The case for adopting an older cat -- especially a black one
On many occasions I have exhausted the virtues of the domestic black feline, so I will not go on and on here except to say that they have personality plus. Being a black feline in a shelter setting is only the tip of the problem in finding a back feline a home.
There are other variables at play besides color. Combine fall after Halloween with age, the likelihood of finding a home from a shelter setting decreases the odds even further. Just think of the setting. The shelter is full of kittens and young adults, both in abundance in color and quantity. The older black felines are lost in the shuffle. Just think of being an advocate for the underdog -- in this case "undercat" -- or the just plain overlooked. I would like to think there is a little bit in all of us to advocate for the unlikely champion. Our older black felines need you.
The definition of what is classified as "senior" for cats has changed dramatically in recent years. Why the changing definition?
Food companies and advanced veterinary care with older felines seem to have assisted in more progressive thinking on what is defined as senior or aged for felines. Just look down the food aisles at a supersized pet store and read the bags. The new jargon is "active mature," even if the two descriptors do not go hand in hand. Do we get to decide as consumers the age category of our animal? I guess only we know when they have slowed down a bit if we admit the age all, but grudgingly.
Why consider adopting an older feline? My number one reason is "what you see is what you get." This adage applies true to most of the traits you will look to when adopting a new family member.
An older adult cat has a personality that is not likely to change; not so true of a kitten or juvenile. An older feline is easy to train to a routine because it has already been trained at least once before. An older feline is also calmer.
Calmer can be defined in a number of pluses. When the older animal is in the litter box, it is there for the reason of taking care of business. A younger feline has to engage in minutes of litter throwing before it remembers why it is in the litter box, hence more cleanup for you.
An older animal has already gone through the terrible tantrum stage (just cross-relate to small children and toddlers). They also have learned their manners and are less destructive with your things; remember the shredded chair from the last kitten?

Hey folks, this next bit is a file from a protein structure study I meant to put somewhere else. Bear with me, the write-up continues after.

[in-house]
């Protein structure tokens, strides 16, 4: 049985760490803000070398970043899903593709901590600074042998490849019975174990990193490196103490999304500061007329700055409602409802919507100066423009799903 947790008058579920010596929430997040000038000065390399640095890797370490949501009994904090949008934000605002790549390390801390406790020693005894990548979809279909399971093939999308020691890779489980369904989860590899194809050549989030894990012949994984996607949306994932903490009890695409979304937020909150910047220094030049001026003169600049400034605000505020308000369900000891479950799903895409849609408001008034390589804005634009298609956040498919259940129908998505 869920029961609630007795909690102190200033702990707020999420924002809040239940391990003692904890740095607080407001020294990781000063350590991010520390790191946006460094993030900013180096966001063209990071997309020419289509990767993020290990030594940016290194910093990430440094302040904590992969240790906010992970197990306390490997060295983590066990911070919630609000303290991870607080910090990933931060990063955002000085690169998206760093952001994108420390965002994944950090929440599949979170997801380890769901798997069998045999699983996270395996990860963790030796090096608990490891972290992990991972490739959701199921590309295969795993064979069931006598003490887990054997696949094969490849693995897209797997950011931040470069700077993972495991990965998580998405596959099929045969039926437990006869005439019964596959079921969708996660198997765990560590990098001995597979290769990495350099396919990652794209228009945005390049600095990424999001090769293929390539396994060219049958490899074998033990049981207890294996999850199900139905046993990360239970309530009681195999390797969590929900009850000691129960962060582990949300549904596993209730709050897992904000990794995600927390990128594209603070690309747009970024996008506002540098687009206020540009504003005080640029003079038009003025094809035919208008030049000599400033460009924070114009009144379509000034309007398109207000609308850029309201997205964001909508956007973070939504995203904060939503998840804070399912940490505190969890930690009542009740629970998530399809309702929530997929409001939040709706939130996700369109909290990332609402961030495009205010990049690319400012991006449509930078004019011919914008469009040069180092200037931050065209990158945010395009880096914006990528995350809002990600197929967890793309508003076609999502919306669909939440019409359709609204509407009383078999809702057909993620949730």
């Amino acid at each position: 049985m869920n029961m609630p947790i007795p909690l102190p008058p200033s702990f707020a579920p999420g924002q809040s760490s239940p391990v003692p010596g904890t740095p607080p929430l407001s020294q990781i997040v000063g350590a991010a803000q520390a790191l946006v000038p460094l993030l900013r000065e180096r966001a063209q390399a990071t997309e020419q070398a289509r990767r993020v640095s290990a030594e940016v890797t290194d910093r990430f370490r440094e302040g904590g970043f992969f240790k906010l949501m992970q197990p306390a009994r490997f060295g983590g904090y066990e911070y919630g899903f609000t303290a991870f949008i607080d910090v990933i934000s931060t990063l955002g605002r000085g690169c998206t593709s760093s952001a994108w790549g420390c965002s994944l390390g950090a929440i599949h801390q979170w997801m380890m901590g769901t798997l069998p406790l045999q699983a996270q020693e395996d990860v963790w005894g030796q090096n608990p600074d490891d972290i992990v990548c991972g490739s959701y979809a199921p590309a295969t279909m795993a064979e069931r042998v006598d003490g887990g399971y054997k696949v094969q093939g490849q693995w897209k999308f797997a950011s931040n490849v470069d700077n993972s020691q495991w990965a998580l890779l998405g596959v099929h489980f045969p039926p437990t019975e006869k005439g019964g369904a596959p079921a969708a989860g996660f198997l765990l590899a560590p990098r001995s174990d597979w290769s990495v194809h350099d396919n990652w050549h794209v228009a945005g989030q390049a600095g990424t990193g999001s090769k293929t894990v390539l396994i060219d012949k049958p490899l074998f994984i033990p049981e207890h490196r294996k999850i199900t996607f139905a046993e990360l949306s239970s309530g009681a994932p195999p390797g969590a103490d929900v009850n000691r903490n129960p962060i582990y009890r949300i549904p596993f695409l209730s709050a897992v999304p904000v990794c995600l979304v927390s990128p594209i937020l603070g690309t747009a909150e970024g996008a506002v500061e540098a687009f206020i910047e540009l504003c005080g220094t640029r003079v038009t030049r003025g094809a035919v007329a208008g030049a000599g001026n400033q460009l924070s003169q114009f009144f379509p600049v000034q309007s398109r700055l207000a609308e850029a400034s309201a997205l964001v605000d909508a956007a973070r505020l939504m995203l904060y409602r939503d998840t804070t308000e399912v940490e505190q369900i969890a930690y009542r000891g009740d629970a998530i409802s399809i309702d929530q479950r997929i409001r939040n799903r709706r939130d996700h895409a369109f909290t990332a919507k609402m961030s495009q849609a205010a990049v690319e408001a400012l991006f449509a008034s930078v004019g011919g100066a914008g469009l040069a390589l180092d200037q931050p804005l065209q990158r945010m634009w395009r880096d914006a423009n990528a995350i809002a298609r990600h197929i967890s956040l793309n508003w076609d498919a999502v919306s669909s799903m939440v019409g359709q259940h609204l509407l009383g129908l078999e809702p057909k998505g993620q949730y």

Life in general is slower and calmer with an adult feline. Some have learned life's lessons the hard way and have just become calmer on their own. If you already lack energy from keeping up with the children, an adult cat is really what you want. They naturally know kid avoidance when their ears or tails have been pulled. I ask you, why go back for more? The adult knows, not!
The senior for senior connection works well too. If you are slowing down in your own life, an older cat or feline is just for you. As felines age they are more likely to be lap cats. They bond with us more deeply because they seem to acknowledge that they need us more.
Sometimes an older feline will find its way to Buddy as a declawed adult. Many seniors are concerned about damage the claws may inflict because or blood-thinning medications. A declawed older cat solves the problem with our the guilt associated with declawing.
It is time for all you so-called black cat enthusiasts to step up and give an older black feline a permanent home.
Fundraiser: Bowling for Buddy will be held from 1:30-4:30 p.m. Sunday, Nov. 5, at Arlington Lanes, 3435 N. Kennicott Ave., Arlington Heights. The admission of $35 at the door includes two games of bowling, shoes, pizza, salad, dessert and soda. For details, (847) 290-5806.
• The Buddy Foundation, 65 W. Seegers Road, Arlington Heights, is a nonprofit 501(c) 3 shelter. Call (847) 290-5806 or visit www.thebuddyfoundation.